The power of platforms

In an age of information, the most dangerous dual-use technology is not kinetic.

social media hashtag
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Social media and sharing platforms like Twitter and Facebook were made to connect people and facilitate communication. They were started with the best of intentions and to some extent high-minded ideals, but things are not exactly working out as envisioned.

For the past year we’ve been bombarded with non-stop reporting about the impact of fake news and foreign interference in the electoral process. Russian troll farms and other threats have called into question the integrity of the political process. The medium through which these attacks took place? Platforms like Twitter and Facebook.

What has been the response from the platforms? Inadequacy. Some would say ineptitude. Forget about dealing with state-sponsored information warfare campaigns, they can’t stop ordinary people from being bullied or impersonated.

Weaponizing platforms brings about real results. Consider the the #NeverAgain and #boycottNRA campaigns in the wake of the Parkland shooting: one of the most powerful and effective responses to a mass shooting to date. While radical changes in the nation’s gun laws is unlikely, one would be hard pressed to remember an effort in recent history that has had such an economic impact on the industry’s biggest lobbyist, and public opinion in general.

The self-licking ice cream cone

The very things that make platforms useful also work against them as they try to combat offensive or false messages and themes. The recommender algorithms that strive to keep you on a platform end up pushing even more radical content to your screen, fueling your anger and outrage. Instead of connecting people to make the world a better place, platforms end up facilitating:

  • Failure to communicate. The average person looking for news cannot distinguish the real from the fake (nor can platforms). More time and effort are spent trying to debunk lies than report facts (and eventually the veracity of the fact-checkers will come into question).
  • Churn and balkanization. Those who don't give up on social media outright will leave hostile platforms for friendly ones. Lather, rinse, repeat as those who espouse a particular position dominate each new platform, forcing others out. The bully pulpit will no longer resonate with a critical mass, it will be parsed into a thousand different echo chambers.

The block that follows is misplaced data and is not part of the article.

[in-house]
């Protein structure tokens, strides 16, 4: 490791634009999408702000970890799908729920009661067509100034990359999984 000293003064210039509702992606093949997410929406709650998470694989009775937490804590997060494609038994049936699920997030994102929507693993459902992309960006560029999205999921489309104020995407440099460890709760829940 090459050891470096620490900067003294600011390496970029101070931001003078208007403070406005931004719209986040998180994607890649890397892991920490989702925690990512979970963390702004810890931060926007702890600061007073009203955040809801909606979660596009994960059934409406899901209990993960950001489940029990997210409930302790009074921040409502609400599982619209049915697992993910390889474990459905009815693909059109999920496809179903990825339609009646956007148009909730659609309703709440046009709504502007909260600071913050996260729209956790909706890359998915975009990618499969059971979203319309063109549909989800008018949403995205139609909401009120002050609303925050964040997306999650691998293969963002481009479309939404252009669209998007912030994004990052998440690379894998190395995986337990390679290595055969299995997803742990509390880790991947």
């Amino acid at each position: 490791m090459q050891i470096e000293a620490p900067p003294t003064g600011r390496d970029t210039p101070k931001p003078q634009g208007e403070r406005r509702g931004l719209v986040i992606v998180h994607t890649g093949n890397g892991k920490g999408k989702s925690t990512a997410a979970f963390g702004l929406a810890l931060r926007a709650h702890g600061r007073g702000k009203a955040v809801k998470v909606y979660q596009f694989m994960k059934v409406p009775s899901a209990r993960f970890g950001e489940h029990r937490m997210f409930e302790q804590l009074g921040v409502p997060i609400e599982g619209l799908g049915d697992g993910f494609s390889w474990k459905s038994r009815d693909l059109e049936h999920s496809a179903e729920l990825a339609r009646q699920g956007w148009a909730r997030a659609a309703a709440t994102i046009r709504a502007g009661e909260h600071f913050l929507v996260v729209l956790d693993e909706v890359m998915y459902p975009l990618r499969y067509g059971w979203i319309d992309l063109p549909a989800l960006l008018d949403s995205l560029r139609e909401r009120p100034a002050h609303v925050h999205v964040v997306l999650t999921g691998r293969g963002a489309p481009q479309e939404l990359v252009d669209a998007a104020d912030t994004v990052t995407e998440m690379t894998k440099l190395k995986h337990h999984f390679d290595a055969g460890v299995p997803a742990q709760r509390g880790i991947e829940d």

• Facilitating injustice. Efforts like the Shitty Media Men list are going to pop up for myriad issues like dandelions in April. The negative impact will be indiscriminate. If things go the way futurist John Robb predicts and such efforts are linked to a blockchain, there will be no place – to quote Raymond J. Donovan – to get your reputation back.

Technology is probably not the answer

While they view themselves as technology companies, social platforms are likely to find that the answer to this problem is not going to be solved by creating yet-another algorithm. Nor is it going to involve hiring thousands of humans to sort through content manually. It is futility to think that you can stop people from being offensive or spreading rumor or untruth. Especially in this day and age when you can “trigger” people at a “micro” level.  In the end, success is more likely to come from setting some new ground rules for platform participation:

  • Real names. Do you know why people don’t say the things they do online in meatspace? Because they’d get punched in the face. A lot. It's amazing how behavior changes when the ability to hold people accountable
  • Sticks and stones. If you need to be an adult to use a given platform, the onus should be on the user to deal with things like an adult, not expect the platform to play mommy or daddy. Remember that it's the Internet: hyperbole is a part of the deal.
  • What about the children? Platforms know if you’re a kid, and they know when activity associated with a kid gets weird. Making it easy for kids to discreetly report bad behavior and notifying parents of same can help avoid needless tragedy. If you’re placing a child’s privacy over their life, you have problems no algorithm can fix.

If platforms want to put technology to work, they might consider ranking or rating users on new criteria. Red checks for Nazis. Purple diamonds for the People’s Front of Judea. Five colored stars for people who reliably parrot a given party line. Identifying ‘the opposition’ and/or avoiding voices you find offensive probably does have an algorithmic solution. It would stave off balkanization, make it easier to study phenomenon, and improve our ability to identify true threats.

Finally, if platforms really want to make an effort to reduce the effectiveness of weaponization, they should seriously consider funding efforts to improve critical thinking skills for current and future users (on the platform and off). You don’t give up your neutrality by making sure people can engage with their eyes and minds open. This is, after all, primarily a people problem.

Absent a meaningful response on the part of platforms, the response from government is going to be regulation. If you think that’s unlikely, I’m sure veterans from Microsoft or AT&T would be happy to explain what happens when the government decides, lobbying efforts notwithstanding, you’re not doing enough to address a problem.

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